Friday, August 06, 2010

In fact, in relation to Segregation and the Civil Rights Movement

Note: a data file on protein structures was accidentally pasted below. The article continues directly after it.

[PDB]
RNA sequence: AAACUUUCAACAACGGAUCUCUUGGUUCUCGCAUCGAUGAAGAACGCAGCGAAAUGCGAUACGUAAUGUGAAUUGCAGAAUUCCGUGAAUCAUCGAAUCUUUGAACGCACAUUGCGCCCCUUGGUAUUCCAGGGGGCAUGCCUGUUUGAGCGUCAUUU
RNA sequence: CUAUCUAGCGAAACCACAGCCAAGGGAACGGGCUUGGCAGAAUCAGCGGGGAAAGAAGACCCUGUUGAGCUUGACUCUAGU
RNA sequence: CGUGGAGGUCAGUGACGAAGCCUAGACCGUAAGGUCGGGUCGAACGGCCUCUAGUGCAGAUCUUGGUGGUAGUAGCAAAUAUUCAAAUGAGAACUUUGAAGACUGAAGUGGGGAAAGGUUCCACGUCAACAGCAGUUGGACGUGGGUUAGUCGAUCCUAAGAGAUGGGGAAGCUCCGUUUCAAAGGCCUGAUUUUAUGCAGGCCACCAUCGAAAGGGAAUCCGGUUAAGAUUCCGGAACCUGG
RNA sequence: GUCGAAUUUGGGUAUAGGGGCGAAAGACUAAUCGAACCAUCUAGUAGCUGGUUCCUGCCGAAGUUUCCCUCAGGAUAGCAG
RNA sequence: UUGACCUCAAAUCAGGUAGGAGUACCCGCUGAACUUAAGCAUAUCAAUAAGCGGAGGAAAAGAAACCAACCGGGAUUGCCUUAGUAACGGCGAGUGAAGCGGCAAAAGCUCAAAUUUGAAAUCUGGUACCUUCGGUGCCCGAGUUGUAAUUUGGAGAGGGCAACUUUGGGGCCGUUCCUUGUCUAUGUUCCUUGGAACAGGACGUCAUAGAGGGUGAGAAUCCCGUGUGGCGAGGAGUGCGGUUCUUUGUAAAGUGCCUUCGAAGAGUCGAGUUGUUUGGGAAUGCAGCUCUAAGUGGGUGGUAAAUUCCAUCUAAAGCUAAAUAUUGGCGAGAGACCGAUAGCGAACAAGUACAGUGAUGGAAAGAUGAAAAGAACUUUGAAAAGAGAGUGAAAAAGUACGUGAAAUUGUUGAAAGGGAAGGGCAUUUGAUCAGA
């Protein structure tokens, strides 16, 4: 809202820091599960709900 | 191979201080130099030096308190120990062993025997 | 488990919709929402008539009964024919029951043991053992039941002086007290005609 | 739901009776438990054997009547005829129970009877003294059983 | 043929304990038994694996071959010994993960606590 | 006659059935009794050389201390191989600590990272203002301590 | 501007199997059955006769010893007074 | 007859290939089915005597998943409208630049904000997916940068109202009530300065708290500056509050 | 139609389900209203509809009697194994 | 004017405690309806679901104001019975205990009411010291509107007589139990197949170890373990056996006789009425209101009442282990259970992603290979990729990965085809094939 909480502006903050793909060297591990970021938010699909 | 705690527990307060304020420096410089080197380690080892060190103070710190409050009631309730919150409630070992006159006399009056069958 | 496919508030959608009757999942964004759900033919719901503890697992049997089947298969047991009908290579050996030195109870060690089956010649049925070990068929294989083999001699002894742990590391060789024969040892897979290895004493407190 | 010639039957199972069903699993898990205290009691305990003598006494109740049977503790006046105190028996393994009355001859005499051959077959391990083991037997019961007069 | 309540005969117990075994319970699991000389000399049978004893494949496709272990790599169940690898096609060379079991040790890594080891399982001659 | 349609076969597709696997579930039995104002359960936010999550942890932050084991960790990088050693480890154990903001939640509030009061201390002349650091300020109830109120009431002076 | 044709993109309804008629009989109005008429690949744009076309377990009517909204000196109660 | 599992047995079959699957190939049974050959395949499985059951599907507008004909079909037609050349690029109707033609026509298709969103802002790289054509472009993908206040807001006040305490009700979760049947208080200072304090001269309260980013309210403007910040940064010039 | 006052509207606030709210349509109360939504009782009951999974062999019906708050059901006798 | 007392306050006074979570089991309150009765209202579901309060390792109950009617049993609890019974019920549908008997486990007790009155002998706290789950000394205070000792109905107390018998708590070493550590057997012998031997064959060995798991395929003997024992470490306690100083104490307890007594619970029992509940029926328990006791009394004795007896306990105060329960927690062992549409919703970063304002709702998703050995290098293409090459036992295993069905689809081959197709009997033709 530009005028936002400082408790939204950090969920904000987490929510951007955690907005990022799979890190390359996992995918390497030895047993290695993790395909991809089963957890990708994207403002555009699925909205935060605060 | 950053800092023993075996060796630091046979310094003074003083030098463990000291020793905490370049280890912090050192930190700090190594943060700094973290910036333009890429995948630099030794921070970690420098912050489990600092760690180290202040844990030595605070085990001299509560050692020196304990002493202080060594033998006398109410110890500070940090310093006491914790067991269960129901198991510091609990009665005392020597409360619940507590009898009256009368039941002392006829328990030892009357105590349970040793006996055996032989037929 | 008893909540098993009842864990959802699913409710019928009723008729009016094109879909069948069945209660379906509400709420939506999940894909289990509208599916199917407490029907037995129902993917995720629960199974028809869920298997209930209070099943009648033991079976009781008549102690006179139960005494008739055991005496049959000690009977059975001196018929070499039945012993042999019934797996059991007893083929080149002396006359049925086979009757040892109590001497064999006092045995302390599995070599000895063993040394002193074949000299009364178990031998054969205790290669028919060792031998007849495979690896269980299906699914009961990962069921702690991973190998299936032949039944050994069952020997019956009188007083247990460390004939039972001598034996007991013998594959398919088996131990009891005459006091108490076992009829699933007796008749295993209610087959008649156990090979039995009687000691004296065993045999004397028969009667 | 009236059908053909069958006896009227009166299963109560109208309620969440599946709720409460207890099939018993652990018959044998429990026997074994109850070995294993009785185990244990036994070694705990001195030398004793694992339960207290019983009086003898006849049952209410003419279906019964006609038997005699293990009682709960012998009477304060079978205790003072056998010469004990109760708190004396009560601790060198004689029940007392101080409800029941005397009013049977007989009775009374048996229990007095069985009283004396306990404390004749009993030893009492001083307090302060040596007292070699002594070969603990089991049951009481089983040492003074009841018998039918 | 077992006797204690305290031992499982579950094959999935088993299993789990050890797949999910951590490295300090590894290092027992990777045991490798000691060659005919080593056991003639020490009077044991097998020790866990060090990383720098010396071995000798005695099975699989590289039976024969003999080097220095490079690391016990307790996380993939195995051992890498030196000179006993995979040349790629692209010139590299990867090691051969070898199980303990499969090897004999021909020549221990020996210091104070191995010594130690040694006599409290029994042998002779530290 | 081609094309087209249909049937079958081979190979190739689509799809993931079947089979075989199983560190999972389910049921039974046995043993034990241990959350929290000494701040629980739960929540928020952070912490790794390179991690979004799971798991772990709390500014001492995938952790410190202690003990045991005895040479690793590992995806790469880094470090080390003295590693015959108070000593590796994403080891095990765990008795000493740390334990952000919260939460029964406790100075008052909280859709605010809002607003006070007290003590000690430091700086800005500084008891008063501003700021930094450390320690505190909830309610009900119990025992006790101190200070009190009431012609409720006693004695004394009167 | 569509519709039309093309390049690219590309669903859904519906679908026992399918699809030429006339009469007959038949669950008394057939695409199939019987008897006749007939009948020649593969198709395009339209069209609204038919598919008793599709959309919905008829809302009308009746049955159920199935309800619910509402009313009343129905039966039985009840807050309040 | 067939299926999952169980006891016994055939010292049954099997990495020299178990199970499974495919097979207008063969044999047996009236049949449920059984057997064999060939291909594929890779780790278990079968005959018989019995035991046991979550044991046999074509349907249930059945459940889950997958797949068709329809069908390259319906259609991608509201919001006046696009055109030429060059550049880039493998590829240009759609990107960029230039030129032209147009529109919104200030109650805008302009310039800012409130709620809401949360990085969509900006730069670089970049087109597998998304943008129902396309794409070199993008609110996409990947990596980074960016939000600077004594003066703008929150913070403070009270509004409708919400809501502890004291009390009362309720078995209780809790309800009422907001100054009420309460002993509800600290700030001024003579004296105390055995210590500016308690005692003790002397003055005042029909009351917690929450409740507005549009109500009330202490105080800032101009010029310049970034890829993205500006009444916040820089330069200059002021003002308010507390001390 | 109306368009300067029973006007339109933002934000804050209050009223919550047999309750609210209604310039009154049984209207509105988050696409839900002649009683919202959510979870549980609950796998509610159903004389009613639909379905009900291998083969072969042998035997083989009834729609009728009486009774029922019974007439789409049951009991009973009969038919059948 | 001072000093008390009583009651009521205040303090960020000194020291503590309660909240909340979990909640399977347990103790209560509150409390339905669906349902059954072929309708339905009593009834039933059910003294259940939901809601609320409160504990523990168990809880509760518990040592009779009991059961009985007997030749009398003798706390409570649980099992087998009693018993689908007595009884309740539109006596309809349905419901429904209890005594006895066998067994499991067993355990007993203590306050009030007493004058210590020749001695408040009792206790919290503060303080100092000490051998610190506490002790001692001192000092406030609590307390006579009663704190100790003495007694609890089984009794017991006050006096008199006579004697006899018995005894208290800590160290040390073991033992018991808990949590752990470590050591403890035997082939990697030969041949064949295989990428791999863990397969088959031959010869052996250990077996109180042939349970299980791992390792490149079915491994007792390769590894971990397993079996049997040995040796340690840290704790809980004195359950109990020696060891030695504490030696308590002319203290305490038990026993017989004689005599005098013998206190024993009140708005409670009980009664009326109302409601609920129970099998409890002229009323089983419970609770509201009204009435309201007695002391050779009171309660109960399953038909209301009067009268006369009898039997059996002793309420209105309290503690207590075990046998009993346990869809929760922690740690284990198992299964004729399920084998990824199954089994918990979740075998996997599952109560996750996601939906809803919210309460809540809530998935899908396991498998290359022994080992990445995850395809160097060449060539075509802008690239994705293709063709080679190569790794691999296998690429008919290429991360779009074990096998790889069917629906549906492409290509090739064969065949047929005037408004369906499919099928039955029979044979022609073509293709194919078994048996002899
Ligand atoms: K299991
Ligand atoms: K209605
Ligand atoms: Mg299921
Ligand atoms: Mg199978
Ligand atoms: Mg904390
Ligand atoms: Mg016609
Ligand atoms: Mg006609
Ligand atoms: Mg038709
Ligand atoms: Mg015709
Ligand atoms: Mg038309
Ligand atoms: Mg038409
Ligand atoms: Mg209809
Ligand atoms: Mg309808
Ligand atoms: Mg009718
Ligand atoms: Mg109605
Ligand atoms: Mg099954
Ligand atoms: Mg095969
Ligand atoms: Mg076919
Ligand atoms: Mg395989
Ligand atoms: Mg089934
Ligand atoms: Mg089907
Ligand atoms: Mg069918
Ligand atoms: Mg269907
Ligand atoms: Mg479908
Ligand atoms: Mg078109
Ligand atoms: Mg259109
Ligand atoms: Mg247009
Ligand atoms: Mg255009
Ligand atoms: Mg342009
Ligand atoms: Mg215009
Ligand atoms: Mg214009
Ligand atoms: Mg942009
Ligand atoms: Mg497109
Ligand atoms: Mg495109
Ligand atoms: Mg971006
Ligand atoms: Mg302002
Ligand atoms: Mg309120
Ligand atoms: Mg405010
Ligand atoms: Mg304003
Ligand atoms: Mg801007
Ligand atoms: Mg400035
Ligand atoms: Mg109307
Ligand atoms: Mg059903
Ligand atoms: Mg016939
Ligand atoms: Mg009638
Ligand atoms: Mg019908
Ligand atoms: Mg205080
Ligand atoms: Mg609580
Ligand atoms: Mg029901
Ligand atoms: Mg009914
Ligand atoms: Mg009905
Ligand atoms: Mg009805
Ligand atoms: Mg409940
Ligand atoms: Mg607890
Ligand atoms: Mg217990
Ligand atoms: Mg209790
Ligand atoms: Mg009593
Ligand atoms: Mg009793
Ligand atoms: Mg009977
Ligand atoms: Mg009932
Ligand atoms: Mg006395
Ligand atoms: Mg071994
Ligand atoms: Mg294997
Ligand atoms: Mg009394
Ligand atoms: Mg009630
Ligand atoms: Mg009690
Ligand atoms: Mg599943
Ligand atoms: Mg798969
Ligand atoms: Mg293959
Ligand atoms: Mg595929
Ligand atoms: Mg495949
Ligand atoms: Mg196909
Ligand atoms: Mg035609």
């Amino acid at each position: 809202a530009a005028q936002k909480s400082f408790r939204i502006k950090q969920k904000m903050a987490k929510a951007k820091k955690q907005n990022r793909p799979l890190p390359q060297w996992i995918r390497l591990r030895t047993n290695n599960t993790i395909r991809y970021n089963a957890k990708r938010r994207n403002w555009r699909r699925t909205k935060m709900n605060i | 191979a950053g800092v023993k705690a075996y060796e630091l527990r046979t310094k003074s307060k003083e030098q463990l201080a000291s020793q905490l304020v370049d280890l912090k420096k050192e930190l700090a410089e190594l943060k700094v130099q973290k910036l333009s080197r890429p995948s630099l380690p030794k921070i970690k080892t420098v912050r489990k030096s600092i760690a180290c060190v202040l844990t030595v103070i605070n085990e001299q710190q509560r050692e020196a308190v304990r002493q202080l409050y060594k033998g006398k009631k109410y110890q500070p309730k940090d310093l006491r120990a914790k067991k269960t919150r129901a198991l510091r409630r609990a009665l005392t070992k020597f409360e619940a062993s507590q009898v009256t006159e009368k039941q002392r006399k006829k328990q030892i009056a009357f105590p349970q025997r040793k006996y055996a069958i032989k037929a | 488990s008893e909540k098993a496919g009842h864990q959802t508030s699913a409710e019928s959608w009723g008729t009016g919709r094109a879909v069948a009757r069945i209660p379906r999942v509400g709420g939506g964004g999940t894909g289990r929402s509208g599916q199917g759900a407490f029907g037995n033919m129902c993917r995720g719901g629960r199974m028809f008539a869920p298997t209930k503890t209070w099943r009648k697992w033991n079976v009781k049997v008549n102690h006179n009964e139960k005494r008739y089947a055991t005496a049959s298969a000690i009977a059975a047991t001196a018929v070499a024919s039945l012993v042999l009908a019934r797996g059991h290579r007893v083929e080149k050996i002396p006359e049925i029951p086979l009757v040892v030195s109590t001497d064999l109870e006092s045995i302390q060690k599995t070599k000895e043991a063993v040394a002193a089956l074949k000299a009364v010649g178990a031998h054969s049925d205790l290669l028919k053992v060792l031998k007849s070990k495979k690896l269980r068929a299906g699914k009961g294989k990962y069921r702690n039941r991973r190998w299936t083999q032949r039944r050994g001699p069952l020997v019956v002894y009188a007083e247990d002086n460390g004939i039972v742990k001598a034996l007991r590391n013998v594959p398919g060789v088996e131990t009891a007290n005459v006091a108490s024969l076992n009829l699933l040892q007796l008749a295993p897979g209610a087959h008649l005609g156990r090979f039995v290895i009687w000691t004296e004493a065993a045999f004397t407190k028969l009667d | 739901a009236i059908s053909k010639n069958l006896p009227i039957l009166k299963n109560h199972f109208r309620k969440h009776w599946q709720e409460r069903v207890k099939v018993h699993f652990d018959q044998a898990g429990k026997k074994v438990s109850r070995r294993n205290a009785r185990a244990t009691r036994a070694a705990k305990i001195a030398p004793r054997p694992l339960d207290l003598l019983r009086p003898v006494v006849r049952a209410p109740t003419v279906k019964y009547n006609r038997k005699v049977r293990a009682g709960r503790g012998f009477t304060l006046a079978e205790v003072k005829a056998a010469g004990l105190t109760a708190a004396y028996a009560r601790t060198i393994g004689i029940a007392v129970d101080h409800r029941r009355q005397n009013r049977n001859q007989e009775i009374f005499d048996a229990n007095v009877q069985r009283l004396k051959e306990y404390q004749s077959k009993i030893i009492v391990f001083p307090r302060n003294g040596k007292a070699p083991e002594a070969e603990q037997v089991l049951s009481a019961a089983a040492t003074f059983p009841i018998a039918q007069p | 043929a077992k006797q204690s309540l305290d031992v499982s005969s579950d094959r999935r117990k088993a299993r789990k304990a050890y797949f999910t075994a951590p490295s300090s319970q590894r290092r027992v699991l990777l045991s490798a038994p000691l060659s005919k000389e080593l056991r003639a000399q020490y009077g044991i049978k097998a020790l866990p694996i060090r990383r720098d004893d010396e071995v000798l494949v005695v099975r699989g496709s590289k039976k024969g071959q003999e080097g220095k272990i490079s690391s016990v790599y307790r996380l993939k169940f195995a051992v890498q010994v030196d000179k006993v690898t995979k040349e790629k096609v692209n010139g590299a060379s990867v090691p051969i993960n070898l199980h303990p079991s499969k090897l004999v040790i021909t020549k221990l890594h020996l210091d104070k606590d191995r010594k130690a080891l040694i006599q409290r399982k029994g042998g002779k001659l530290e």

There was an interesting confluence of events that happened in the early '50s. Namely, from the late '40s on agriculture in the South became mechanized to the point where cheap agricultural labor was needed much less than it previously was. This started the great migration of African Americans to urban centers in search of jobs and opportunity. One of the economic bases for segregation, the need of southern farmers for cheap labor, was therefore undermined. And the Civil Rights movement started to occur at the same time although there were important precursors in the '30s and '40s. Of the many differences this time around one was the willingness of the U.S. government to become somewhat more involved than it had been in the past, albeit under the extreme pressure from the Civil Rights movement. I can't help but wonder if the agricultural change had not happened if the U.S. government would have been so inclined to step in and help.

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